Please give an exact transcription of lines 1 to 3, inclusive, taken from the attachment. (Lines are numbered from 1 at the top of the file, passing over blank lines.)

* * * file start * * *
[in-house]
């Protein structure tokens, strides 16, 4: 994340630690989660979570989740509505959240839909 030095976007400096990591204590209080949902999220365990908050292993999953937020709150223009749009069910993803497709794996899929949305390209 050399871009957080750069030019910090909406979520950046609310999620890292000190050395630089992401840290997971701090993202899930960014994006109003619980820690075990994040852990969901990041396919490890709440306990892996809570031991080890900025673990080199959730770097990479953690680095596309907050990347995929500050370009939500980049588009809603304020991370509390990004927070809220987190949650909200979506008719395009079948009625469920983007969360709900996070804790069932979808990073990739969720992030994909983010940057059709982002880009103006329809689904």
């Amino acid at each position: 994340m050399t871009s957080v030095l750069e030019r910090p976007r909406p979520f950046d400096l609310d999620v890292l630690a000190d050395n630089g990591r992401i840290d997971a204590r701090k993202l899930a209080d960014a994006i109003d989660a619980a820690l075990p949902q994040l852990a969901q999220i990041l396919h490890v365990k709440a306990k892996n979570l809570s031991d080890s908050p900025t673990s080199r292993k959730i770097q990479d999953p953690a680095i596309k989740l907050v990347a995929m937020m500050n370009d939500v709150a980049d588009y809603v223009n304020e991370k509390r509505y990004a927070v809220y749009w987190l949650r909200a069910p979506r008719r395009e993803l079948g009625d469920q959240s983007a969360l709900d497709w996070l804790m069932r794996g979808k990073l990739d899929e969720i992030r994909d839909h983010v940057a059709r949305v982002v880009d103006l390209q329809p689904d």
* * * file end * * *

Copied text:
[in-house]
């Protein structure tokens, strides 16, 4: 994340630690989660979570989740509505959240839909 030095976007400096990591204590209080949902999220365990908050292993999953937020709150223009749009069910993803497709794996899929949305390209 050399871009957080750069030019910090909406979520950046609310999620890292000190050395630089992401840290997971701090993202899930960014994006109003619980820690075990994040852990969901990041396919490890709440306990892996809570031991080890900025673990080199959730770097990479953690680095596309907050990347995929500050370009939500980049588009809603304020991370509390990004927070809220987190949650909200979506008719395009079948009625469920983007969360709900996070804790069932979808990073990739969720992030994909983010940057059709982002880009103006329809689904």
């Amino acid at each position: 994340m050399t871009s957080v030095l750069e030019r910090p976007r909406p979520f950046d400096l609310d999620v890292l630690a000190d050395n630089g990591r992401i840290d997971a204590r701090k993202l899930a209080d960014a994006i109003d989660a619980a820690l075990p949902q994040l852990a969901q999220i990041l396919h490890v365990k709440a306990k892996n979570l809570s031991d080890s908050p900025t673990s080199r292993k959730i770097q990479d999953p953690a680095i596309k989740l907050v990347a995929m937020m500050n370009d939500v709150a980049d588009y809603v223009n304020e991370k509390r509505y990004a927070v809220y749009w987190l949650r909200a069910p979506r008719r395009e993803l079948g009625d469920q959240s983007a969360l709900d497709w996070l804790m069932r794996g979808k990073l990739d899929e969720i992030r994909d839909h983010v940057a059709r949305v982002v880009d103006l390209q329809p689904d």